The herein disclosed apparatus not only serves to provide a support which mechanically locates and secures wound fin tubing in a desired location but additionally acts as a structural element of the heat exchanger assembly.
It is an object of the present invention to provide apparatus for supporting wound fin tubing in an appropriate heat exchanger configuration.
It is another object of the present invention to structurally support a heat exchanger assembly while simultaneously maintaining a wound fin coil in the appropriate configuration.
It is yet another object of the present invention to provide apparatus for securing wound fin tubing within a heat exchanger assembly which is easy to manufacture and convenient to assemble.
It is a still further object of the present invention to provide a wound fin heat exchanger which maintains the appropriate spacing between passes of a cylindrical wound fin tube to promote high efficiency heat exchange.
It is a still further object of the present invention to provide a safe, economical, reliable and easy to install and manufacture support for use with wound fin tubing in a heat exchanger assembly.
Other objects will be apparent from the description to follow and the appended claims.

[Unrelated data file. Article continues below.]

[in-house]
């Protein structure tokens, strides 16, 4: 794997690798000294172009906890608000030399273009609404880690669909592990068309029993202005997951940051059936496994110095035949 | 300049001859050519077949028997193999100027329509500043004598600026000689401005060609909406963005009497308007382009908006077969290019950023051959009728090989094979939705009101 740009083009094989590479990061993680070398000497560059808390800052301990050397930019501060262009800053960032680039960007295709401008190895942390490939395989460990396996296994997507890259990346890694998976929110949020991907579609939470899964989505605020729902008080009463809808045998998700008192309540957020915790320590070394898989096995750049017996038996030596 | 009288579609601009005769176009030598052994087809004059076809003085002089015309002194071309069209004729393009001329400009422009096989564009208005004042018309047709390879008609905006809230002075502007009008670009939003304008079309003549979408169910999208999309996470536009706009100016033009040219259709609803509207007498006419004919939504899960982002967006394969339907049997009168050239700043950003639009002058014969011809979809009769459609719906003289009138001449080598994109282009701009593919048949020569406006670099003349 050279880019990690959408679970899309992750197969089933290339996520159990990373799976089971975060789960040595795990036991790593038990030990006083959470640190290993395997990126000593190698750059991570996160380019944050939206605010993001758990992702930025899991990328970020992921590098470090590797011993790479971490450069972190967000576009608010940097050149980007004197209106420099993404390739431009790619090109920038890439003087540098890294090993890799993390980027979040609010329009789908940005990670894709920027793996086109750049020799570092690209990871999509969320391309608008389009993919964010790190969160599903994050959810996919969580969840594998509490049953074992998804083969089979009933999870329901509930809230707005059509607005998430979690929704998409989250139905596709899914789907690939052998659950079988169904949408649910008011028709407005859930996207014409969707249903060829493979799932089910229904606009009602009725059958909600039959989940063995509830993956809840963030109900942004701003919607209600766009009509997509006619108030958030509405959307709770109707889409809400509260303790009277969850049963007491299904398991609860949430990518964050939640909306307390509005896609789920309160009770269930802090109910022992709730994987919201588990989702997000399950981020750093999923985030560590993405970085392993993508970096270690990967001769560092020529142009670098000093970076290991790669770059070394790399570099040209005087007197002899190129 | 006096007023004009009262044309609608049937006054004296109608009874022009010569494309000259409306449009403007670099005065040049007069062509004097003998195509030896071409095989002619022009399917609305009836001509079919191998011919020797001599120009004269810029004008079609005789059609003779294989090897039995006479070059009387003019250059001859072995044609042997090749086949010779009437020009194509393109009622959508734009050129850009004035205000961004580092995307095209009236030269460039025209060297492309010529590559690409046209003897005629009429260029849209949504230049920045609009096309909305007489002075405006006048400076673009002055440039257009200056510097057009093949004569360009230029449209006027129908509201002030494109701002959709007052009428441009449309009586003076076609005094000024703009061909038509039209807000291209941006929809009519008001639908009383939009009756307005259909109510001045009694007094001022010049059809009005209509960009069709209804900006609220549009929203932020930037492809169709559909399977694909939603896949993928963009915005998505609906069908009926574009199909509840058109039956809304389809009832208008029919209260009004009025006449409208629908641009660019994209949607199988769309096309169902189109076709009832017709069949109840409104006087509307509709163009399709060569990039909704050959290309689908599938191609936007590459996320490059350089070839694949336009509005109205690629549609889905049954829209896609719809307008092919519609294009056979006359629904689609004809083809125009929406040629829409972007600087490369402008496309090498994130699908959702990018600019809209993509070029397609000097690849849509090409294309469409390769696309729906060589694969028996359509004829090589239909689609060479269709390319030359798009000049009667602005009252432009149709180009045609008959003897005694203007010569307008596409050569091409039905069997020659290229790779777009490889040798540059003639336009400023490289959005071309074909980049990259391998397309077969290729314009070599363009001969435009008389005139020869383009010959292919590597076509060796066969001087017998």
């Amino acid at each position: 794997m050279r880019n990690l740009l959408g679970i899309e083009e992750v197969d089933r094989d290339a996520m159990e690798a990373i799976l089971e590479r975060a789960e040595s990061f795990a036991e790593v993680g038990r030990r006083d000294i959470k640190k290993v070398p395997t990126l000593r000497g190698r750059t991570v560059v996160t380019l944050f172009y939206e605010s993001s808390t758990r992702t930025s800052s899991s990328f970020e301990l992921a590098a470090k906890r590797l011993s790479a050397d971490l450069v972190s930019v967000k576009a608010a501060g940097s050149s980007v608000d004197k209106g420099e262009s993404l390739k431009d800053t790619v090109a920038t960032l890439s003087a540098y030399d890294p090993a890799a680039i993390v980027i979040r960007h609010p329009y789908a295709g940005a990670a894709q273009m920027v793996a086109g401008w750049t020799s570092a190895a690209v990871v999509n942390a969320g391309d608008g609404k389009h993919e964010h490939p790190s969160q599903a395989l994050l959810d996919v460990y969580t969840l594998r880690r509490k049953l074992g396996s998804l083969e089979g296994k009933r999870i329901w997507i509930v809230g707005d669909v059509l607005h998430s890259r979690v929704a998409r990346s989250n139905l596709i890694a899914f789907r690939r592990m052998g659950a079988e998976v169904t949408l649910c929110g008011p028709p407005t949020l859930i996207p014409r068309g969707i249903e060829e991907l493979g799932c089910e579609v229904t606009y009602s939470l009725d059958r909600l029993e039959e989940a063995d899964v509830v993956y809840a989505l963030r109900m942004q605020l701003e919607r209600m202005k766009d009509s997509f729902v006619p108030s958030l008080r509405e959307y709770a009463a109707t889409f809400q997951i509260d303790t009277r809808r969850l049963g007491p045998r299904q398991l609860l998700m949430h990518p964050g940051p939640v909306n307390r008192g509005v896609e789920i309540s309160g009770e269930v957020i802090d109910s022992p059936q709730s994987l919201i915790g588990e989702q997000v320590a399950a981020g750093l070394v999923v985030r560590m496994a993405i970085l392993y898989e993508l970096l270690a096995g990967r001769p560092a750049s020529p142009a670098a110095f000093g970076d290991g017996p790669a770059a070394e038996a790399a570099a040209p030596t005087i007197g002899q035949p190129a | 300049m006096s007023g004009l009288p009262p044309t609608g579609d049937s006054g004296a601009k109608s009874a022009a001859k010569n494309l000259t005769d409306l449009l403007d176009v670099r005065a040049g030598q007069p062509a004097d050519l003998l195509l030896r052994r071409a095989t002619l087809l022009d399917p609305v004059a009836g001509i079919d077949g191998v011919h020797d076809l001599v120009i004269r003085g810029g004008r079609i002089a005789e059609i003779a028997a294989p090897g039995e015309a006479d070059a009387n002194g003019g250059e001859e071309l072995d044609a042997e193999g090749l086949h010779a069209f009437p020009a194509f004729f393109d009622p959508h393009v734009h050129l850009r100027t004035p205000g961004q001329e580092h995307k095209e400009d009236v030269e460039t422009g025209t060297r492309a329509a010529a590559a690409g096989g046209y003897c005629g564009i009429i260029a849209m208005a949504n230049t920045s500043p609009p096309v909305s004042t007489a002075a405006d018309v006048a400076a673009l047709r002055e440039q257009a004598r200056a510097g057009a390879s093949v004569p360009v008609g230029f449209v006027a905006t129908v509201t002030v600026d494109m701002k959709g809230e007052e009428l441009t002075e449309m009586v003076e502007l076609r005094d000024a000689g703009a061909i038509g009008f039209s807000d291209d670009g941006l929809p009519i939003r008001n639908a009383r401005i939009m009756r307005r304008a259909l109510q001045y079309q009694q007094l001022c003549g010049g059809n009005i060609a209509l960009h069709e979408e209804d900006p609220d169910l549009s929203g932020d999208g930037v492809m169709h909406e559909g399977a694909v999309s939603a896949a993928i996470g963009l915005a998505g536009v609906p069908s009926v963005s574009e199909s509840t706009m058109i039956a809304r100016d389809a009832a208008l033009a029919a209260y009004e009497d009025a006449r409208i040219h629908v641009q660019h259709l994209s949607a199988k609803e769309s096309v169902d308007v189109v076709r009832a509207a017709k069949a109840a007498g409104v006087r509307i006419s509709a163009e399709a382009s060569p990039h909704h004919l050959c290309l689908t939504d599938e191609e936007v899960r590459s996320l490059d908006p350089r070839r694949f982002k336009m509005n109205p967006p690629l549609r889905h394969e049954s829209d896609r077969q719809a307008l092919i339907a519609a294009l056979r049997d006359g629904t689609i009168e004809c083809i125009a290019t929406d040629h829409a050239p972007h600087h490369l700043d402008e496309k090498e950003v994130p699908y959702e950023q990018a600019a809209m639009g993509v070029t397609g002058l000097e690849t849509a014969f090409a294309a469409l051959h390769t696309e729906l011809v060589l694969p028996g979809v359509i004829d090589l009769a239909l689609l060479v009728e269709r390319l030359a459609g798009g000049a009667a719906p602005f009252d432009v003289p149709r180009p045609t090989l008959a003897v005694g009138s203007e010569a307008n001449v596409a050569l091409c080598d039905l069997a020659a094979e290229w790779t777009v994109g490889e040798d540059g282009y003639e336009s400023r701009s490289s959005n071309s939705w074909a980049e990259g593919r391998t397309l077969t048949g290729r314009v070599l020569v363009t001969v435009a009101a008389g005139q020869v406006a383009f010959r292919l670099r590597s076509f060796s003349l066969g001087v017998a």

The above objects are achieved according to the preferred embodiment of the invention by the combination of a spacer member and a retainer element. The spacer member has a structural portion for providing strength to the heat exchanger assembly and having extending therefrom a series of spaced projections, extending from the structural portion, the projections forming generally U-shaped openings for the receipt of wound fin tubing. From at least one of these projections a tabular member extends for interlocking with the retainer element. The retainer element is provided to cover the U-shaped openings once the tubes are inserted therein such that the tubes are maintained in fixed relationship to each other within the openings. The retainer element has slots formed therein through which the tabs extending from the spacer member may be inserted. Once inserted the tabs may be mechanically deformed to secure the retainer element to the spacer member and at the same time to secure the wound fin tubes within the openings defined by the projections extending from the spacer member.